The Redemption of a Musician
By David Josselyn
Marv Films’ Elton John biopic has hit the theaters with a raw revelation of the popular singer’s rise to fame, fortune, alcohol, drugs, and sex, concluding with his decision to face life as a sober man. The movie is a fantastical musical, liberally using metaphorical visuals to communicate emotions and key points in John’s life.
Reginald Kenneth Dwight is a musical prodigy growing up in a house with a distant father, critical mother, and supportive grandmother, who can replicate on a piano a piece of music he just heard. After the divorce of his parents, his mother allows rock ’n roll records in the house which inspires Reginald to pursue the genre. Dwight’s Achilles heel, writing lyrics, is solved after meeting Bernie Taupin who becomes a life-long friend and symbolic brother. Reggie adopts the stage name Elton Hercules John (his middle name never appears on his albums, but this is how he introduces himself) and launches into immediate fame under the management of Dick James. Early in his career, John is introduced to the movers and shakers of the music industry at numerous parties where he is also introduced to cocaine, endless liquor, and forays into his closeted sexuality. Whether it was the drugs, alcohol, sex, fame, or it was in him all along, his own entitlement led to the firing of his manager in favor of his intimate partner John Reid. It does not take long for the intimate piece of their partnership to sour although Reid continues to “manage” Elton for the money. John rockets into a downward spiral of self-loathing, loneliness, and at least one overdose, and eventually to a place where he chooses to face life without all the trappings fame brought to him and he enters rehabilitation to start his life over.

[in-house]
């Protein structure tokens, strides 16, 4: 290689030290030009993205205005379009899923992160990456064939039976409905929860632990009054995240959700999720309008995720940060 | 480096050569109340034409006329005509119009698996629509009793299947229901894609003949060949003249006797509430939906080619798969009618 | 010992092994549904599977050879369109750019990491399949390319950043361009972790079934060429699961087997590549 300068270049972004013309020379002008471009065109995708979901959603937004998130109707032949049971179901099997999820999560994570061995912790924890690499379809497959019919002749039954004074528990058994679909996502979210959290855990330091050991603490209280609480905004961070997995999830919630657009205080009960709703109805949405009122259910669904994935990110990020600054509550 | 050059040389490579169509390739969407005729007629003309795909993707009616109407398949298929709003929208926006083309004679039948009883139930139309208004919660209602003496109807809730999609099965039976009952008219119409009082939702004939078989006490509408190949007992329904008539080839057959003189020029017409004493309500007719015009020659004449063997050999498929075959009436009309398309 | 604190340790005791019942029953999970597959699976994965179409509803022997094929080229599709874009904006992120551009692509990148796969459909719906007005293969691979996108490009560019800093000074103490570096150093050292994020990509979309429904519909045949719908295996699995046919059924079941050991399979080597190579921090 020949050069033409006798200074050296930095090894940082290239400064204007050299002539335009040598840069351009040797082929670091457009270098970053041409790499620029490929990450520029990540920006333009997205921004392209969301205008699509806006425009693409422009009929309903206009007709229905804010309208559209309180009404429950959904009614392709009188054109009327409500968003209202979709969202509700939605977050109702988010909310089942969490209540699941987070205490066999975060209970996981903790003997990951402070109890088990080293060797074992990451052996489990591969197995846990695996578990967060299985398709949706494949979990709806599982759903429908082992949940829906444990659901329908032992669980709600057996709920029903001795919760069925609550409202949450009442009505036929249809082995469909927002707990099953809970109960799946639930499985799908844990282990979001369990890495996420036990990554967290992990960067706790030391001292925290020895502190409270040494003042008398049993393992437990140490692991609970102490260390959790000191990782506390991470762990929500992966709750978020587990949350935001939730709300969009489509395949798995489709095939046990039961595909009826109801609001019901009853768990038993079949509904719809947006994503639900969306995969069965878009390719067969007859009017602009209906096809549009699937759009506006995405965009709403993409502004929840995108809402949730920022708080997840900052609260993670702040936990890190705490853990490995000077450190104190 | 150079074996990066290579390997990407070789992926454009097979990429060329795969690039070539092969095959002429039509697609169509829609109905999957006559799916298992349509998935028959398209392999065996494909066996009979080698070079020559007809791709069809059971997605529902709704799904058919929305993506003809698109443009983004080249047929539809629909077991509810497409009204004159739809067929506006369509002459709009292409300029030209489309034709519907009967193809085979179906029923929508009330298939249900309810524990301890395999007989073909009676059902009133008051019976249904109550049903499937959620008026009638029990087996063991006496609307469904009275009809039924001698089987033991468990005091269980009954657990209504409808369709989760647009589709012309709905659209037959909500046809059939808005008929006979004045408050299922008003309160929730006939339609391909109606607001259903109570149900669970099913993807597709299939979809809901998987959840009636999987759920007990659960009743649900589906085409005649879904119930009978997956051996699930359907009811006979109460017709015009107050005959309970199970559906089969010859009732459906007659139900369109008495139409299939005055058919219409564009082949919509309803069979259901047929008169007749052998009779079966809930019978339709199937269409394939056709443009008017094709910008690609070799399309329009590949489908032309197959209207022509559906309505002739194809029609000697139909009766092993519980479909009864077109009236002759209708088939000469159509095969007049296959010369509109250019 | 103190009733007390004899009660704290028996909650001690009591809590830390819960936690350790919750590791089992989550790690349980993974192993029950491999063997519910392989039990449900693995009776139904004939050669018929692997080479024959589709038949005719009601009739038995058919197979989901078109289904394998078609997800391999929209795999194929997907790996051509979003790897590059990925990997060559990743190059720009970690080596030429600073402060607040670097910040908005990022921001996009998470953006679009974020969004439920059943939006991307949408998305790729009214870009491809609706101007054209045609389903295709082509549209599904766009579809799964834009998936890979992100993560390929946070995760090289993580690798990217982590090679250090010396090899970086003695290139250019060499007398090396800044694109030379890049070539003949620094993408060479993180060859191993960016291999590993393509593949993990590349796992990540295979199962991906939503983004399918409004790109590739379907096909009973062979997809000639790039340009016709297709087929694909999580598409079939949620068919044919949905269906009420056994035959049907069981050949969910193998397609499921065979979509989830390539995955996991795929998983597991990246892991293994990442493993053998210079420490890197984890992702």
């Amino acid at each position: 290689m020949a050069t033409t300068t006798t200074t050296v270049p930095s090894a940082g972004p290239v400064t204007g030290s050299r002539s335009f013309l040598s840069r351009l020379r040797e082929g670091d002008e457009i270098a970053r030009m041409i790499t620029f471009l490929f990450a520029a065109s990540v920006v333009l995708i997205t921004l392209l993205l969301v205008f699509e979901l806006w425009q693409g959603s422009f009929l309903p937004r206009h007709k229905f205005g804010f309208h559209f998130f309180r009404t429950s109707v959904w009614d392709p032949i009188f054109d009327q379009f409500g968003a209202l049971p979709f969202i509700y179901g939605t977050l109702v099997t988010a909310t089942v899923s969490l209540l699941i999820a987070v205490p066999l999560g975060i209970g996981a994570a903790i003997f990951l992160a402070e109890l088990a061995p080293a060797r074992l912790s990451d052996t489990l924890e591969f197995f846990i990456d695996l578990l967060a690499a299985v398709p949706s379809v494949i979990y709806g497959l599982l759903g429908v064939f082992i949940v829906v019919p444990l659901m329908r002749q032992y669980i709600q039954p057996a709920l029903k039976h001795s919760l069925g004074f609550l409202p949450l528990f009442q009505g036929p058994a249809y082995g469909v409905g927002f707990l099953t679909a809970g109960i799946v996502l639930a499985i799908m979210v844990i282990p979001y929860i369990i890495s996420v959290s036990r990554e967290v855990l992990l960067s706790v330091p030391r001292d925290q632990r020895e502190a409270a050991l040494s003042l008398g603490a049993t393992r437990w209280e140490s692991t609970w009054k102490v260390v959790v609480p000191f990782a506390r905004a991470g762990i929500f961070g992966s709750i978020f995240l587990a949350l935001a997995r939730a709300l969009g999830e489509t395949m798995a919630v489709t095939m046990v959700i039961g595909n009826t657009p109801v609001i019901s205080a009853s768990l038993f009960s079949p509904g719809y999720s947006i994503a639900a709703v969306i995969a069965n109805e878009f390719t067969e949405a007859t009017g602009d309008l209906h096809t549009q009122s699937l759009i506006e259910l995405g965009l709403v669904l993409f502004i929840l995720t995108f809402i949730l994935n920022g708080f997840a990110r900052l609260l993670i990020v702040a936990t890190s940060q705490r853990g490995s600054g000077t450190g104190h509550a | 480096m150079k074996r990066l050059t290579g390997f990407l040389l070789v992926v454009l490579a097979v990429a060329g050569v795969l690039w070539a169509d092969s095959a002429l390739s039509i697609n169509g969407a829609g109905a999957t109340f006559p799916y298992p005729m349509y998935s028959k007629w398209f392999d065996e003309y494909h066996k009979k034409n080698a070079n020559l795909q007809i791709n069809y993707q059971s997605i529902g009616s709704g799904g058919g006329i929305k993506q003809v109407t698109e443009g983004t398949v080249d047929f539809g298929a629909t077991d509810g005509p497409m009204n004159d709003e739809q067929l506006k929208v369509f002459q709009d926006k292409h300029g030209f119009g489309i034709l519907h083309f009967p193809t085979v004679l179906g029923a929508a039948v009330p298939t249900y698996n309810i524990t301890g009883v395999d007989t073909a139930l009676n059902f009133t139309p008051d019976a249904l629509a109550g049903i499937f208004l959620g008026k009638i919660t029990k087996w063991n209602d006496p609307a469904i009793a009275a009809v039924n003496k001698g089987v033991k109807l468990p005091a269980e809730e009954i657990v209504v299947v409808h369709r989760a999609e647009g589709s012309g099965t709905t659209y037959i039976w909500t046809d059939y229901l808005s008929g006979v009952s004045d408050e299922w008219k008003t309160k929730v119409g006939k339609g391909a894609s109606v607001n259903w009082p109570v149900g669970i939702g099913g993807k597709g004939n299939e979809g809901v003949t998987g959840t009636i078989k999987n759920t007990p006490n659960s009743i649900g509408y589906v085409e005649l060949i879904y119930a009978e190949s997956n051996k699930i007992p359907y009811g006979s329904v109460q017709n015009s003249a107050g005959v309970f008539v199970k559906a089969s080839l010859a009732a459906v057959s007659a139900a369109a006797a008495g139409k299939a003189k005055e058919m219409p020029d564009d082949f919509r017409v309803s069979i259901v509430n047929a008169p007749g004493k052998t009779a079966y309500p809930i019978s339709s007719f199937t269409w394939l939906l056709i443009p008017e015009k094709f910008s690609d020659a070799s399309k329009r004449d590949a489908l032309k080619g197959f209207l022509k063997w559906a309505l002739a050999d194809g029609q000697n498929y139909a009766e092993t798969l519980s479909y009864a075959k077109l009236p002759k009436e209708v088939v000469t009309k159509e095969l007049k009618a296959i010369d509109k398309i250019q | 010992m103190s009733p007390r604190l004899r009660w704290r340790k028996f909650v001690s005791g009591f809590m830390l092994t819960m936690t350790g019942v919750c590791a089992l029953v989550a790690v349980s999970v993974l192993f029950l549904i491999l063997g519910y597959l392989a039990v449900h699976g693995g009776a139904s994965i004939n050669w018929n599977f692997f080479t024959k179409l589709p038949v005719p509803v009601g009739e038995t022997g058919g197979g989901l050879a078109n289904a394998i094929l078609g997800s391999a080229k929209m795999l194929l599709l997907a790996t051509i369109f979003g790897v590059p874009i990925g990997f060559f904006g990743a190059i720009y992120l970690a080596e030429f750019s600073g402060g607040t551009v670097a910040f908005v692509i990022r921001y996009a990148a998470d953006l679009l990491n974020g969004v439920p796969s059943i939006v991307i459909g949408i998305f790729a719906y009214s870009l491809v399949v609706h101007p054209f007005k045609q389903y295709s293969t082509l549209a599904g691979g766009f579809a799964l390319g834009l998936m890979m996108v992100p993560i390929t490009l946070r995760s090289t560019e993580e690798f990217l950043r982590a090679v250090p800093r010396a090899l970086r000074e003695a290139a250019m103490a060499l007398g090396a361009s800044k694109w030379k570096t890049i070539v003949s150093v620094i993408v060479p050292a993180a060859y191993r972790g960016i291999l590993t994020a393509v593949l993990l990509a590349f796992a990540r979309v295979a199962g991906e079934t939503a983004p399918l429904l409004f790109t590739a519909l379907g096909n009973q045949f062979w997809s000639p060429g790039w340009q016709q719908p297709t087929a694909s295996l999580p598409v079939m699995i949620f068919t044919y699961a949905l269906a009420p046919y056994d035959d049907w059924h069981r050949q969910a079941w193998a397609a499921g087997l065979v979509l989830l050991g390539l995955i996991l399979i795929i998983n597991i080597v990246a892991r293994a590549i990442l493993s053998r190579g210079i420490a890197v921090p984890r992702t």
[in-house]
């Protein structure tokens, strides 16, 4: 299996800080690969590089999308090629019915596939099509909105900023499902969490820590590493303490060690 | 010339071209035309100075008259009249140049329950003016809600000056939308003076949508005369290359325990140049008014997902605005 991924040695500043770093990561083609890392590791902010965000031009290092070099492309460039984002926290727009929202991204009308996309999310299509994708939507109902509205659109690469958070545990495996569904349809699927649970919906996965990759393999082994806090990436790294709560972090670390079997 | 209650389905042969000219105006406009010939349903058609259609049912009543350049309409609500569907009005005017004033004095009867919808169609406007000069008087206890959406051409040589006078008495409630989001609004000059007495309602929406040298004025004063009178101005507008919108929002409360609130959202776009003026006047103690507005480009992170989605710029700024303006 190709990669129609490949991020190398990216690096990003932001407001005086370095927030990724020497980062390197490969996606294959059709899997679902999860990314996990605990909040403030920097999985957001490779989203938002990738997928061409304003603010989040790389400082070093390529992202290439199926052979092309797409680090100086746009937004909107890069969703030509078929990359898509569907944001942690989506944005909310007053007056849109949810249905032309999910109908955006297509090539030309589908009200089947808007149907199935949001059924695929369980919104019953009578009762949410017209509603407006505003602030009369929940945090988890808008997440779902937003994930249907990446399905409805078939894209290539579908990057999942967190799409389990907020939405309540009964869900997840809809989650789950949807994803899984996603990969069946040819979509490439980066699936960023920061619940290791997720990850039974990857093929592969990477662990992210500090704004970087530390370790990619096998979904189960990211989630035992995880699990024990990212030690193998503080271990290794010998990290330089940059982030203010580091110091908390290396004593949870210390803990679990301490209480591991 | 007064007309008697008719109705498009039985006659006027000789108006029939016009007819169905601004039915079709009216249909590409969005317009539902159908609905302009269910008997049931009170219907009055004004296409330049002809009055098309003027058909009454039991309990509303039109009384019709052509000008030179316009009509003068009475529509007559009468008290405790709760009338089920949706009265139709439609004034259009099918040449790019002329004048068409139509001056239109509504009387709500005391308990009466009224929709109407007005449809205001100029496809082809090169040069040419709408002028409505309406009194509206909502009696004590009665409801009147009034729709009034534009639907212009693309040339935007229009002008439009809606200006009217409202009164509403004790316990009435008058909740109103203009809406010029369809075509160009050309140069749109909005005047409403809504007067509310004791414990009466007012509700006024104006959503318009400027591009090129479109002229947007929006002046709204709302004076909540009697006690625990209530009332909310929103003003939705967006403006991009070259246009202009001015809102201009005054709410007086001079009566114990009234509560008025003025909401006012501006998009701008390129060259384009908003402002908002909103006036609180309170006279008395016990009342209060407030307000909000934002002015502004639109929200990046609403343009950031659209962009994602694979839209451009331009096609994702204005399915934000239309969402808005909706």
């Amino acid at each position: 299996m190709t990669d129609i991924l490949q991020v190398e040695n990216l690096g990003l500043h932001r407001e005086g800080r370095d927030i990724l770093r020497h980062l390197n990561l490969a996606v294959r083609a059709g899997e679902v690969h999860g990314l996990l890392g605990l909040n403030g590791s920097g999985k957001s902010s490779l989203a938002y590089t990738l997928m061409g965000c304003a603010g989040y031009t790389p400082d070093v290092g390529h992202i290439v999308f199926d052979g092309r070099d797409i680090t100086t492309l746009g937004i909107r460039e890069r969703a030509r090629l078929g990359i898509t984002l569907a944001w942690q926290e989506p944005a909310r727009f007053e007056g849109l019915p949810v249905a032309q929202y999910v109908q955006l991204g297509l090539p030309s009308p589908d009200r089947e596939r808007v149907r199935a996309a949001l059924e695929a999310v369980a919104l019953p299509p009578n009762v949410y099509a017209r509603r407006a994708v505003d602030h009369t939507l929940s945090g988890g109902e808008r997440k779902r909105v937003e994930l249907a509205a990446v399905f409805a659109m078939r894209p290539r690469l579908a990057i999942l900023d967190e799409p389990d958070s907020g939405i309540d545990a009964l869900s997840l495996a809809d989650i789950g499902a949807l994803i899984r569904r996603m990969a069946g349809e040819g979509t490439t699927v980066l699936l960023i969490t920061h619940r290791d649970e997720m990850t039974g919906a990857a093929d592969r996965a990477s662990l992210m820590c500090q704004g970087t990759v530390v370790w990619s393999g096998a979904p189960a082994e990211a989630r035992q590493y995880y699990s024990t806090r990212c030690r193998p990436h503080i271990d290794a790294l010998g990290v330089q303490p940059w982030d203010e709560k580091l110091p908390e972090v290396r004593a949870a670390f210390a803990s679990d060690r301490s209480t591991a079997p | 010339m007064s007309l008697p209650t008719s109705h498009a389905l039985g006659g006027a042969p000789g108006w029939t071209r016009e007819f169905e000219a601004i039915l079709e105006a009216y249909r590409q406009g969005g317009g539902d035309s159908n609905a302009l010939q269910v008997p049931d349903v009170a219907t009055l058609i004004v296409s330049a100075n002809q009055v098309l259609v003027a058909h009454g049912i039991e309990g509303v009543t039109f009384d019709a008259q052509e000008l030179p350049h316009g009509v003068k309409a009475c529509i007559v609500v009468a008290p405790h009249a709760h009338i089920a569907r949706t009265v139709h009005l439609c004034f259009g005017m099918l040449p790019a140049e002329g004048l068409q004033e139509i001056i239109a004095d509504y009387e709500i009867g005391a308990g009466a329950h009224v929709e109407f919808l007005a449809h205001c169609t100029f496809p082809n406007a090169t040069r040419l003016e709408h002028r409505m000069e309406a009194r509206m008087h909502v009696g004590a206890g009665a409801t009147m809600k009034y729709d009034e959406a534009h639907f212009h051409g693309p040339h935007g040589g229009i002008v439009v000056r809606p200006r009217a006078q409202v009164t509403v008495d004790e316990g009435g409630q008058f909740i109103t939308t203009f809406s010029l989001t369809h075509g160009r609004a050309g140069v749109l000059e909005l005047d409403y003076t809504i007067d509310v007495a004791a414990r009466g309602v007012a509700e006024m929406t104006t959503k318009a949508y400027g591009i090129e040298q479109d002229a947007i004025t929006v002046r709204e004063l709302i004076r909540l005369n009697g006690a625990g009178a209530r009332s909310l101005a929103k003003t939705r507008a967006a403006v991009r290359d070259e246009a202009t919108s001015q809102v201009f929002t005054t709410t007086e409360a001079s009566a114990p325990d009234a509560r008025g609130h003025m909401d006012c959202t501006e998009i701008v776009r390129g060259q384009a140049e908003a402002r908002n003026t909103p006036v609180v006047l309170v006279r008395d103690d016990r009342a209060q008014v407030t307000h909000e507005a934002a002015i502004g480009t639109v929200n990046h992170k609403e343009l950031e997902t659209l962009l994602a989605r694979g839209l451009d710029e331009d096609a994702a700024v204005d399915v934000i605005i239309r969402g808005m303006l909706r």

Metaphorical story-telling. Much of the film is straight-forward “this is the story” of Elton John, but pivotal moments took a break from reality reflecting his drug-induced life. His first appearance on stage in America shows Elton and the audience floating off the ground (revealed in the trailers for the movie) which symbolizes how John felt while playing. The Rocketman song sequence shows him blasting off like a rocket into space symbolizing his complete release of control to drugs. These are two examples director Dexter Fletcher uses which are very well done, seamlessly changing how the story is told in and out of those scenes. Using visual metaphor is a tricky business that leaves an audience confused when it is not executed properly. “Rocketman” executes it perfectly.
Musical. Using almost exclusively Elton John songs, the movie is full-on musical telling pieces of the story through the words, dance, and music. Not unexpectedly, this also means you hear some songs out of the sequence of the timeline.
Acting. Taron Egerton’s performance is superb capturing the nuances of Elton John’s expressions and demeanor.